NRCM, others brought this lawsuit to federal court
WASHINGTON–(ENEWSPF)–July 12 – Today, the US Court of Appeals for the DC Circuit handed down a decision that confirmed the science does not justify categorically exempting industrial facilities burning biomass, including tree-burning power plants, from Clean Air Act limits on carbon dioxide pollution. The decision struck down an exemption for “biogenic carbon dioxide” issued by the Environmental Protection Agency in 2011. The case, Center for Biological Diversity v. EPA, considered whether EPA’s exemption from otherwise applicable permitting and control requirements for newly constructed industrial facilities burning biomass was legally permissible.
Statement of NRCM Clean Energy Director Dylan Voorhees:
“We are very pleased that the court agreed with us today that the EPA must require power plants burning biomass to control their global warming pollution. This is good news for addressing climate change and good news for relying on science in our nation’s clean air policies. The decision will help ensure that investments in clean energy go to clean energy sources, while protecting the forests we love and depend on.
“NRCM opposed the EPA’s decision to simply ignore climate emissions from biomass because the simple fact is, burning biomass emits a significant amount of carbon pollution. It’s true that some of it may ultimately be re-absorbed by trees in future years, but determining how much is complex. That’s why we need the EPA to set forth rules to evaluate biomass emissions, not ignore them.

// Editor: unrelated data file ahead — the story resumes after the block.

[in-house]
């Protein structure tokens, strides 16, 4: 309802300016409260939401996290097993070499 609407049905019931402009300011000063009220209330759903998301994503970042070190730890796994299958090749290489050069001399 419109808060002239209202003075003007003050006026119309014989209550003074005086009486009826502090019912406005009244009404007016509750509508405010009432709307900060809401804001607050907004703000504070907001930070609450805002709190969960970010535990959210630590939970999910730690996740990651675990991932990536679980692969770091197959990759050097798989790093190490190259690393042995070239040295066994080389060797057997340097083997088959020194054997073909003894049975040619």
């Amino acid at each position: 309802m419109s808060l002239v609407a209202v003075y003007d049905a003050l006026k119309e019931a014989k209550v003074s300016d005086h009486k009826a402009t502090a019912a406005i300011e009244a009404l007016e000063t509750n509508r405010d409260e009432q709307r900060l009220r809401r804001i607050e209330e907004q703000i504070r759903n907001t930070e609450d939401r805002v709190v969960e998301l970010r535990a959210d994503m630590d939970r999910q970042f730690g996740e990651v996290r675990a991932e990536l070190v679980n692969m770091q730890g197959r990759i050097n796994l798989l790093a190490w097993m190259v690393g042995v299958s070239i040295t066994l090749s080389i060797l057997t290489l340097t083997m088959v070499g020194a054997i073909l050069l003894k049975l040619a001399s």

“The problem of climate change is too serious to ignore, and it is essential that our policies be based on sound science. Climate scientists around the world have expressed significant concern about this “biomass loophole” and we hope the EPA will now get to work on a solution.
“We also continue to strongly support the work of the EPA to limit global warming pollution from power plants—and we eagerly await new standards for new and existing power plants, announced by the President last month.
“Today’s ruling once again upholds EPA’s authority to regulate climate change pollution and is grounded in an understanding that the science shows biomass fuels, including tree-burning, can make climate disruption worse,” said Ann Weeks, the Legal Director of the Clean Air Task Force, who argued the case for the Petitioners and appeared on behalf of the Natural Resources Council of Maine and CLF. “The Court clearly noted that the atmosphere can’t tell the difference between fossil fuel carbon dioxide and carbon dioxide emitted by burning trees.”
Emissions from power plants and other industrial facilities that burn biomass can accelerate global warming and contribute to a host of respiratory and cardiac problems. Biomass-fueled power plants directly emit significantly more CO2 per kilowatt produced than power plants that burn fossil fuels—even coal—and it can take decades before that excess CO2 is “re-sequestered” by subsequent plant growth. Under the Clean Air Act, facilities that are required to control their CO2 emissions must also control any “significant” emissions of other regulated pollutants, so the Court’s decision also means that communities near these plants will benefit from reductions in pollution that causes asthma and other health problems.